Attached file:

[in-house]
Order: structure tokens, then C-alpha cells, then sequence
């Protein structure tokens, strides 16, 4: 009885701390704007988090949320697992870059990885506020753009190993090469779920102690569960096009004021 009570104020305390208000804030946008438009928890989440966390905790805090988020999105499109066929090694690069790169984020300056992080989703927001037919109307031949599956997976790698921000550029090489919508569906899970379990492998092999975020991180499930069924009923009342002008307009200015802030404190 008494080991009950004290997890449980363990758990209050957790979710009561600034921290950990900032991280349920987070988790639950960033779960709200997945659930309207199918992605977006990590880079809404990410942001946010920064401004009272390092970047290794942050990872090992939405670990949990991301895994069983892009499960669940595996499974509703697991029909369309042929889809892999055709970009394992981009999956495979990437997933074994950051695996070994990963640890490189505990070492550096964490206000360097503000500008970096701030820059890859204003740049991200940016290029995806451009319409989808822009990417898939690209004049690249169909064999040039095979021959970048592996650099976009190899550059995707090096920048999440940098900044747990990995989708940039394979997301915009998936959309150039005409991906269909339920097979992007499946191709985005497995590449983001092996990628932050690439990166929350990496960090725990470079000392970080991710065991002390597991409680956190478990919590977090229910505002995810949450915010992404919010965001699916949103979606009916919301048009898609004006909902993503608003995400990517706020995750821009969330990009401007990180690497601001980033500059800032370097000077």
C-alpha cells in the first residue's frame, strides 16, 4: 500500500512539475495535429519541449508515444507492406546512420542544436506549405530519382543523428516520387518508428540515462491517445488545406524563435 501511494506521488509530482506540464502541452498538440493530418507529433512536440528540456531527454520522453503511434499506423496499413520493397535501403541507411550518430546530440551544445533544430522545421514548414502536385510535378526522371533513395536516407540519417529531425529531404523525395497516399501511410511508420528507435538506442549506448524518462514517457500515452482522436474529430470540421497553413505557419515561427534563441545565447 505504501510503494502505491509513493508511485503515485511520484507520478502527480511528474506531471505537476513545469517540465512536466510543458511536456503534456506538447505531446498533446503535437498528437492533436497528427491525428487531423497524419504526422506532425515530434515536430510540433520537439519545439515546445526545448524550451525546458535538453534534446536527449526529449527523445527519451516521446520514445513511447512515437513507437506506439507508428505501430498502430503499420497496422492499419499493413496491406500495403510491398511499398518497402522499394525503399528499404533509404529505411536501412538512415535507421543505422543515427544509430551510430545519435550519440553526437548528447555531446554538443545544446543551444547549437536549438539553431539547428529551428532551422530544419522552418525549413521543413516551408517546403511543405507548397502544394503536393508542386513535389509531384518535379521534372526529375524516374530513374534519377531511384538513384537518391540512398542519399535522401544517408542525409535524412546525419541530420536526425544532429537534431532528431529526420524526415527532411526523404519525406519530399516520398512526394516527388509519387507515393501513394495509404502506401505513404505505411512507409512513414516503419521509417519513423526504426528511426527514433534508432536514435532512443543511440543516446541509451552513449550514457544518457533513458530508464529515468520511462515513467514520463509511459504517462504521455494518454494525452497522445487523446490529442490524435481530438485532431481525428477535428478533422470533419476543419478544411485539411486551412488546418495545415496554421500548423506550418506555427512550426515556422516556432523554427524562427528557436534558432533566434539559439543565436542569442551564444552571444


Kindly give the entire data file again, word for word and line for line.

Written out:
[in-house]
Order: structure tokens, then C-alpha cells, then sequence
């Protein structure tokens, strides 16, 4: 009885701390704007988090949320697992870059990885506020753009190993090469779920102690569960096009004021 009570104020305390208000804030946008438009928890989440966390905790805090988020999105499109066929090694690069790169984020300056992080989703927001037919109307031949599956997976790698921000550029090489919508569906899970379990492998092999975020991180499930069924009923009342002008307009200015802030404190 008494080991009950004290997890449980363990758990209050957790979710009561600034921290950990900032991280349920987070988790639950960033779960709200997945659930309207199918992605977006990590880079809404990410942001946010920064401004009272390092970047290794942050990872090992939405670990949990991301895994069983892009499960669940595996499974509703697991029909369309042929889809892999055709970009394992981009999956495979990437997933074994950051695996070994990963640890490189505990070492550096964490206000360097503000500008970096701030820059890859204003740049991200940016290029995806451009319409989808822009990417898939690209004049690249169909064999040039095979021959970048592996650099976009190899550059995707090096920048999440940098900044747990990995989708940039394979997301915009998936959309150039005409991906269909339920097979992007499946191709985005497995590449983001092996990628932050690439990166929350990496960090725990470079000392970080991710065991002390597991409680956190478990919590977090229910505002995810949450915010992404919010965001699916949103979606009916919301048009898609004006909902993503608003995400990517706020995750821009969330990009401007990180690497601001980033500059800032370097000077």
C-alpha cells in the first residue's frame, strides 16, 4: 500500500512539475495535429519541449508515444507492406546512420542544436506549405530519382543523428516520387518508428540515462491517445488545406524563435 501511494506521488509530482506540464502541452498538440493530418507529433512536440528540456531527454520522453503511434499506423496499413520493397535501403541507411550518430546530440551544445533544430522545421514548414502536385510535378526522371533513395536516407540519417529531425529531404523525395497516399501511410511508420528507435538506442549506448524518462514517457500515452482522436474529430470540421497553413505557419515561427534563441545565447 505504501510503494502505491509513493508511485503515485511520484507520478502527480511528474506531471505537476513545469517540465512536466510543458511536456503534456506538447505531446498533446503535437498528437492533436497528427491525428487531423497524419504526422506532425515530434515536430510540433520537439519545439515546445526545448524550451525546458535538453534534446536527449526529449527523445527519451516521446520514445513511447512515437513507437506506439507508428505501430498502430503499420497496422492499419499493413496491406500495403510491398511499398518497402522499394525503399528499404533509404529505411536501412538512415535507421543505422543515427544509430551510430545519435550519440553526437548528447555531446554538443545544446543551444547549437536549438539553431539547428529551428532551422530544419522552418525549413521543413516551408517546403511543405507548397502544394503536393508542386513535389509531384518535379521534372526529375524516374530513374534519377531511384538513384537518391540512398542519399535522401544517408542525409535524412546525419541530420536526425544532429537534431532528431529526420524526415527532411526523404519525406519530399516520398512526394516527388509519387507515393501513394495509404502506401505513404505505411512507409512513414516503419521509417519513423526504426528511426527514433534508432536514435532512443543511440543516446541509451552513449550514457544518457533513458530508464529515468520511462515513467514520463509511459504517462504521455494518454494525452497522445487523446490529442490524435481530438485532431481525428477535428478533422470533419476543419478544411485539411486551412488546418495545415496554421500548423506550418506555427512550426515556422516556432523554427524562427528557436534558432533566434539559439543565436542569442551564444552571444